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Barton v. State of Florida

September 25, 2006


The opinion of the court was delivered by: Judge Gregory L. Frost

Magistrate Judge Mark R. Abel


This matter is before the Court for consideration of a motion to dismiss (Doc. # 33) filed by Defendant, Osceola County Board of County Commissioners Building Department ("Osceola"), a memorandum in opposition (Doc. # 35) filed by Plaintiff, James J. Barton, and a reply memorandum (Doc. # 36) filed by Osceola. Also before the Court are a motion to transfer (Doc. # 37) filed by Barton, a memorandum in opposition filed by Osceola (Doc. # 39), and a reply memorandum (Doc. # 40) filed by Barton. For the reasons that follow, the Court DENIES AS MOOT the motion to dismiss (Doc. # 33) and GRANTS the motion to transfer venue (Doc. #37).

I. Background

Barton asserts that he was formerly the owner of real property in Kissimmee, which is located in Osceola County, Florida.. After this property sustained damage in the 2004 hurricanes, Barton asserts that he was unable to find available licensed contractors to repair his house. Barton therefore traveled to Kissimmee to repair his house himself. According to the Complaint, however, Osceola declined to issue Barton a permit authorizing him to make the repairs. His subsequent efforts at obtaining assistance from state and federal authorities to obtain the permit also proved unsuccessful, and Barton asserts that his property sustained additional damage. Barton eventually sold the house.

Barton then initiated the instant action on February 1, 2006, asserting claims against Osceola and the State of Florida.*fn1 (Doc. # 1.) Barton previously obtained an entry of default against Osceola (Doc. # 4), but upon Osceola's motion this Court set aside the entry of default on May 24, 2006. (Doc. # 30.) Osceola later filed a motion to dismiss that Barton opposes. (Doc. # 33.) Barton has in turn filed a motion to transfer this action to the appropriate district if venue is lacking in this district. (Doc. # 37.) The parties have completed their briefing, and both motions are ripe for disposition.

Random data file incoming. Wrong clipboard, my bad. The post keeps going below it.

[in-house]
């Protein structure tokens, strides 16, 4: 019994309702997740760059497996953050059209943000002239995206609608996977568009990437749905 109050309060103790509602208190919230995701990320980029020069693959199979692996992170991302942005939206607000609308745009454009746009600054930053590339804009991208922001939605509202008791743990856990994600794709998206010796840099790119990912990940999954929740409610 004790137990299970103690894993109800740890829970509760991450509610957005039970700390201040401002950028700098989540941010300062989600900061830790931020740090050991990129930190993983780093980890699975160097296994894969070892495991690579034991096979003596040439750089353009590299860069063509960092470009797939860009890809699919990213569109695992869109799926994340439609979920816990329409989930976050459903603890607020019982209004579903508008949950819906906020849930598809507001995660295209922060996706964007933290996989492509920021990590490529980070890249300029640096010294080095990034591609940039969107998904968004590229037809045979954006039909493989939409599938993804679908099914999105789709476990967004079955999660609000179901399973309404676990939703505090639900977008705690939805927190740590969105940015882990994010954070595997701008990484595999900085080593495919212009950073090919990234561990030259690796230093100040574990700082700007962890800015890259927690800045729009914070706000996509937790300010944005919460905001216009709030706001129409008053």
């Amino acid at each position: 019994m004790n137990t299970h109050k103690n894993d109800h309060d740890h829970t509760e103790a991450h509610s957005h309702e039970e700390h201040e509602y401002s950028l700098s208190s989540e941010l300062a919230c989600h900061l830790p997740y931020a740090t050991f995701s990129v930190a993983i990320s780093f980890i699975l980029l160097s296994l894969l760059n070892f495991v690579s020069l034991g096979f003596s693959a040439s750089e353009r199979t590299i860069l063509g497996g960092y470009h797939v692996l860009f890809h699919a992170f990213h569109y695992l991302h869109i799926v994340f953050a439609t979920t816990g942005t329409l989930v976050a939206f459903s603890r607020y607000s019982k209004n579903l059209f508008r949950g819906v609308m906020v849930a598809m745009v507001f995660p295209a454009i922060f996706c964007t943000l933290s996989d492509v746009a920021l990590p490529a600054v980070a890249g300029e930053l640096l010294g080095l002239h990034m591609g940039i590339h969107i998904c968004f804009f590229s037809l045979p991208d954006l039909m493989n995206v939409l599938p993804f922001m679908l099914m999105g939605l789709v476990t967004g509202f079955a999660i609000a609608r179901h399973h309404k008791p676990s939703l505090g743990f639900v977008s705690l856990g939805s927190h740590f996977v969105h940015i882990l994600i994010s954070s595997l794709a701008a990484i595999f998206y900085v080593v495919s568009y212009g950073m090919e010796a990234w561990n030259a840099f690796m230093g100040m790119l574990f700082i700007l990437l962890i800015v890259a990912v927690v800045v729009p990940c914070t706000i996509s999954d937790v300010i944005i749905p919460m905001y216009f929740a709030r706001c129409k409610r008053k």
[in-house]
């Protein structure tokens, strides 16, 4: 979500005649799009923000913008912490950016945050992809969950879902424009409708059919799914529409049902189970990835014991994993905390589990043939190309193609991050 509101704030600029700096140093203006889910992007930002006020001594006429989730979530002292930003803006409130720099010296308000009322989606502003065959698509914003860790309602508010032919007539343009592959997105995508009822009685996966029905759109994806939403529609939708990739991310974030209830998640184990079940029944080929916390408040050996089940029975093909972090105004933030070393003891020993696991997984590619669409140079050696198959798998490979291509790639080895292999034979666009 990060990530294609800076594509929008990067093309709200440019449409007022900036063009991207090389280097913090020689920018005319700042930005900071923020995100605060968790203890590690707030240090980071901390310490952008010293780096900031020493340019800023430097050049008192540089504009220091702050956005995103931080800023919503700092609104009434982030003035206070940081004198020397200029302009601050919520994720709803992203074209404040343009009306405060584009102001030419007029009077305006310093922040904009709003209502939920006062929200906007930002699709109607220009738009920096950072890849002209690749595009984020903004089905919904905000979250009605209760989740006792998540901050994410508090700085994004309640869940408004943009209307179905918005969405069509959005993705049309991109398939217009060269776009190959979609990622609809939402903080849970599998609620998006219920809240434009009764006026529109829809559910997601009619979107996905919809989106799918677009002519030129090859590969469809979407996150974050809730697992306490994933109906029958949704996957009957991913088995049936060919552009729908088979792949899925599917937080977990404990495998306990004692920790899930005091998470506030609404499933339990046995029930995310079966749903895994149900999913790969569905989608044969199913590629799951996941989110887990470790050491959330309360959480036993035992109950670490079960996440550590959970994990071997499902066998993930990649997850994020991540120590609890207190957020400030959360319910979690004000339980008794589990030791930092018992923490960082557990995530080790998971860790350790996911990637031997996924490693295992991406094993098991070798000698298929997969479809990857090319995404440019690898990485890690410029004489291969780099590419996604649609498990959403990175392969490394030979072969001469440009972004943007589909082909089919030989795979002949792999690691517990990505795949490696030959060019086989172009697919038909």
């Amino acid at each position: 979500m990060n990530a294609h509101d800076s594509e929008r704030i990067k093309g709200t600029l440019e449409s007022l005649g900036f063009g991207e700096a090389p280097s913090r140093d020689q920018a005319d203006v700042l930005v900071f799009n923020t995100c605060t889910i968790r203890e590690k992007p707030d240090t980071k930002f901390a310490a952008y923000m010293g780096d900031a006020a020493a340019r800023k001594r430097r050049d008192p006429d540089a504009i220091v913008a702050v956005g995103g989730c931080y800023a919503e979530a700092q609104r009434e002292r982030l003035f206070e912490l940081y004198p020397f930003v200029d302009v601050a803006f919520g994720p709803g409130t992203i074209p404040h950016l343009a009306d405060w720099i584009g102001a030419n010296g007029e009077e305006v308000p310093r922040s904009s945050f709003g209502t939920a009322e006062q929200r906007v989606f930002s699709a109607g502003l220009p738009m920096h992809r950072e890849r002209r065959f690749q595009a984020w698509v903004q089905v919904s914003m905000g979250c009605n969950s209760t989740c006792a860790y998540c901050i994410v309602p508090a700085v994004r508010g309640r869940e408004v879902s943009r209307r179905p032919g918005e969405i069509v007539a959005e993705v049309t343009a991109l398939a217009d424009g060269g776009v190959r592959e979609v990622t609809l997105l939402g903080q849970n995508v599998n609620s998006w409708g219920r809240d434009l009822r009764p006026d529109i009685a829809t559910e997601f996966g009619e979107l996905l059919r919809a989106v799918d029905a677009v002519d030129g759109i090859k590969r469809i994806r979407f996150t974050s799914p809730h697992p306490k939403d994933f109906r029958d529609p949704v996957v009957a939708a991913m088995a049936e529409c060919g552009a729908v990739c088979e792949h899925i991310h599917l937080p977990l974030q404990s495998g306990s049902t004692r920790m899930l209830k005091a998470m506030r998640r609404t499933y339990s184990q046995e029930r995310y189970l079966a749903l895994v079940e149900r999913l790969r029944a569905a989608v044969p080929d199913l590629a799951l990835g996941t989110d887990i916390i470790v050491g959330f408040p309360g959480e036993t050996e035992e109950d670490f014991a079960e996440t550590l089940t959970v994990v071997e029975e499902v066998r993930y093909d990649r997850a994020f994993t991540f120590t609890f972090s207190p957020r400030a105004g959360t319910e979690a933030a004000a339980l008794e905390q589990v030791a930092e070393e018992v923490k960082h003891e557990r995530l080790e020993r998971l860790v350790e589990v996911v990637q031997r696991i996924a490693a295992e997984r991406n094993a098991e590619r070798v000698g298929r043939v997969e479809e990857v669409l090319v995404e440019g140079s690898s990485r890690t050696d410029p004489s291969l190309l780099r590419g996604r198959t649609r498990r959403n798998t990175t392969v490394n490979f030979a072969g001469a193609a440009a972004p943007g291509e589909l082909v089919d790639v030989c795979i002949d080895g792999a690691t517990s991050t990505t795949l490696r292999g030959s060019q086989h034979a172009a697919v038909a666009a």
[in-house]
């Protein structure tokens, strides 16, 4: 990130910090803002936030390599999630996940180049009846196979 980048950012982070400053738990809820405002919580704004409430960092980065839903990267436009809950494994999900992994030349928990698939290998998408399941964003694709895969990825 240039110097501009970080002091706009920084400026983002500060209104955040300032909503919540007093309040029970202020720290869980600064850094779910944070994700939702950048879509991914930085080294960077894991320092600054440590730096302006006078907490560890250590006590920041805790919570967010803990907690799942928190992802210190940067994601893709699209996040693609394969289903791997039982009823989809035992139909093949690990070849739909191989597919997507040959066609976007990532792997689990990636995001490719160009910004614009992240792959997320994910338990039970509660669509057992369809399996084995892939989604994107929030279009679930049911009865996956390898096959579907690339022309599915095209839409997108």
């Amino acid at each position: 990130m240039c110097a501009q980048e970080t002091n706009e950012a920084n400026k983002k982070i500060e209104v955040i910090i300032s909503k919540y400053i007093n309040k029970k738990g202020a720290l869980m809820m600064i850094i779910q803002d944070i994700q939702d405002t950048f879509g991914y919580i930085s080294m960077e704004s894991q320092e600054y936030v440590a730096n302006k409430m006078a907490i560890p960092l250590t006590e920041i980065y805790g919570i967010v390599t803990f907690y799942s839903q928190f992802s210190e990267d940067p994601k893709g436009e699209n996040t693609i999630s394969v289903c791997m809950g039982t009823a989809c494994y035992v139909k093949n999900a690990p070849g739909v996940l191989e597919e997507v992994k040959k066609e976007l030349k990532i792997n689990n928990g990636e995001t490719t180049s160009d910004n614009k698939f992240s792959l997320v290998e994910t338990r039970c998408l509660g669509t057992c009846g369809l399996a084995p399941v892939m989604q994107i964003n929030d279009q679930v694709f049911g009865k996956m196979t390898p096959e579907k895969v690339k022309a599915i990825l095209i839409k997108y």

II. Analysis

A. Standard Involved

Osceola moves for dismissal under Federal Rule of Civil Procedure 12(b)(1), (2), (3), and (5). Rule 12(b)(3) is of particular relevance here and provides that a defendant can raise by motion the defense of "improper venue." Once a defendant raises the defense of improper venue, those district courts in this Circuit that have addressed the issue have generally assigned the plaintiff the burden of establishing that venue is proper for each claim asserted in the complaint. Centerville ALF, Inc. v. Balanced Care Corp., 197 F. Supp. 2d 1039, 1046 (S.D. Ohio 2002); NCR Corp. v. Gartner Group, Inc., No. C-3-96-121, 1997 WL 1774881, at *3 (S.D. Ohio 1997). But see 2 James W. Moore, Moore's Federal Practice §12.32[4], at 12-50.1 (3d ed. 2003) ("Generally, the party challenging venue has the burden of proving its impropriety"); 17 James W. Moore, Moore's Federal Practice §110.01[5][c], at 110-22 to 110-22.1 (3d ed. 2003) (collecting several Sixth Circuit district court cases adopting this approach). This Court regards such assignment with suspicion, given the nature of the affirmative defense being asserted, but notes that even an erroneous assignment of the burden in this case would be harmless given the following analysis. See Johnson v. Frederick and Lewis Timber and Equip. Co., 181 F.3d 101, 1999 WL 313876, at *2 (6th Cir. 1999) (unpublished table decision) (identifying improper venue as an affirmative defense); United States v. 31,200 Talwin 50 mg Tablets & Various Other Controlled Substances, 812 F.2d 1409, 1987 WL 36256, at *1 (6th Cir. 1987) (unpublished table decision) (same).